Researchers examine the impact of aerobic and resistance training on cancer outcomes.
Researchers are seeking to demonstrate the hypothesis that exercise can extend the life of metastatic prostate cancer patients.
Many patients with metastatic prostate cancer become sedentary, and scientists believe this could have an effect on cancer progression. In the coming weeks ahead, approximately 60 hospitals worldwide will start recruiting patients for a phase 3 clinical trial, which already started in Australia and Ireland.
The total participation will include nearly 900 men with advanced prostate cancer. An overview of the first international study was presented at the American Society of Clinical Oncology (ASCO) Annual Meeting in Chicago.
“We will study exercise as if it were a drug added to standard treatments,” said lead researcher Fred Saad. “All patients will be treated within the latest scientific knowledge for this type of cancer. They will continue to follow their therapies and take their medications. But half of the patients will receive psychosocial support with general recommendations on physical exercise. The other half will also follow a high intensity exercise program.”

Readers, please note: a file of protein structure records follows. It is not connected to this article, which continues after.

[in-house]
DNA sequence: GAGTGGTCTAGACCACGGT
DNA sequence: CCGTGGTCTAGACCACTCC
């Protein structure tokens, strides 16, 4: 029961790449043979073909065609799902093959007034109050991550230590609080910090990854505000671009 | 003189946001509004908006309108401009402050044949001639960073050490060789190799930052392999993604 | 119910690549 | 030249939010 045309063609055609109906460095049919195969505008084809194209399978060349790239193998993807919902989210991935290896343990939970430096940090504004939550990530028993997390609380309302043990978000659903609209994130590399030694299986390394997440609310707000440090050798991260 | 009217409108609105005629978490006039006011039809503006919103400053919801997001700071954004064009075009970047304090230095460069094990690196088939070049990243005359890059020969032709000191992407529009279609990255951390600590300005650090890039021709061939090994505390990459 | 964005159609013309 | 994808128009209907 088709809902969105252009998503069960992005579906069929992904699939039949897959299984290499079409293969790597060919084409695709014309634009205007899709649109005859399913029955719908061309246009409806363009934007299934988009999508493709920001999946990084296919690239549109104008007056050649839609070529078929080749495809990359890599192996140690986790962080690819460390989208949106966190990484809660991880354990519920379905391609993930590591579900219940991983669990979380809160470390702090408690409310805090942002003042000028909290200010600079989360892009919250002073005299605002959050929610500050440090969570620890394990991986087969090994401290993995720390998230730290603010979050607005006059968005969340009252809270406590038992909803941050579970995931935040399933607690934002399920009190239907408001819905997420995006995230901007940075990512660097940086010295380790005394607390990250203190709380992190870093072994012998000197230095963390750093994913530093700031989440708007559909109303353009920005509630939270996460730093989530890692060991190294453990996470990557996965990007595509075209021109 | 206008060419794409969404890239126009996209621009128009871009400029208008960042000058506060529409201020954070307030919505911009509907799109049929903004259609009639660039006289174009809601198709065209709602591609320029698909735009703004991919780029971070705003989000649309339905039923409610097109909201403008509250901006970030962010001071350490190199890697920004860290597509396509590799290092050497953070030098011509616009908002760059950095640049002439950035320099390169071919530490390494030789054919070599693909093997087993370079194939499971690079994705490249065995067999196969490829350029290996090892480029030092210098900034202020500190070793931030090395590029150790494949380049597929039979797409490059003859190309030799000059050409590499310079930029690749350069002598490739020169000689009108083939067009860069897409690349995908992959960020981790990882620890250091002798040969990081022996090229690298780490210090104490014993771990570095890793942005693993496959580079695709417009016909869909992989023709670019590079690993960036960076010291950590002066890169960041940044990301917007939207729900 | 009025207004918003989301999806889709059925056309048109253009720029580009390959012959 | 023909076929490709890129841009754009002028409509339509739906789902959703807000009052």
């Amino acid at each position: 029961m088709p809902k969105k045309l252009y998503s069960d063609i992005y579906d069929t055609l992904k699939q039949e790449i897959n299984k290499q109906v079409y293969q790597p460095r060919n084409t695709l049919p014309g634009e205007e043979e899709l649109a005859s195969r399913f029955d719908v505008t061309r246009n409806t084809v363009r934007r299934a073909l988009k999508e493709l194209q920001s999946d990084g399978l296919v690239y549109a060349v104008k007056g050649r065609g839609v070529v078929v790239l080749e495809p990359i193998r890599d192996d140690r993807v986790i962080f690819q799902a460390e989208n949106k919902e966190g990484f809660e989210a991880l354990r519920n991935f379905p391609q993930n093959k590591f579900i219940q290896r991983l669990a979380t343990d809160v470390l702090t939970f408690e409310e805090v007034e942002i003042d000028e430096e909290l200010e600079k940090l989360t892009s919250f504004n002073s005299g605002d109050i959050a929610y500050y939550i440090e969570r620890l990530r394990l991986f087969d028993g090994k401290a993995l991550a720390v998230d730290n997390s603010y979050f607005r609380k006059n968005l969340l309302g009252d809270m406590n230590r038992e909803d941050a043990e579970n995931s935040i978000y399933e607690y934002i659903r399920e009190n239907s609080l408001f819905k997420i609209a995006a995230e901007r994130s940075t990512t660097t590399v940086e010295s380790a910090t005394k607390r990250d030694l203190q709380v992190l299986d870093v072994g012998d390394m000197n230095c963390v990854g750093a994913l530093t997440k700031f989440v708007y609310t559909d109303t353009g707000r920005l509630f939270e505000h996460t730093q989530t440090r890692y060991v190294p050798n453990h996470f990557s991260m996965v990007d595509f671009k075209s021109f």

In collaboration with Saad, exercise medicine expert Robert Newton, designed a strength and cardiovascular training program for patients in the exercise group.
“They will have an hour of aerobic and resistance training 3 times a week,” Newton said. “An exercise specialist will supervise them for the first 12 months, and then they will continue without direct supervision. We will evaluate quality of life, appetite, and treatment tolerance in relation to their improved physical condition.”
Through muscle biopsies and blood samples, researchers believe it will provide scientists with a better understanding of the benefits of exercise, and hope that it will help strengthen patients’ muscles and bones.
“Normally, patients at this stage have a life expectancy of 2 to 3 years,” Saad said. “We want to reduce mortality by at least 22%, which represents about 6 months of longer survival. This is the equivalent benefit of a new drug. Exercise could therefore supplement available treatments, inexpensively.”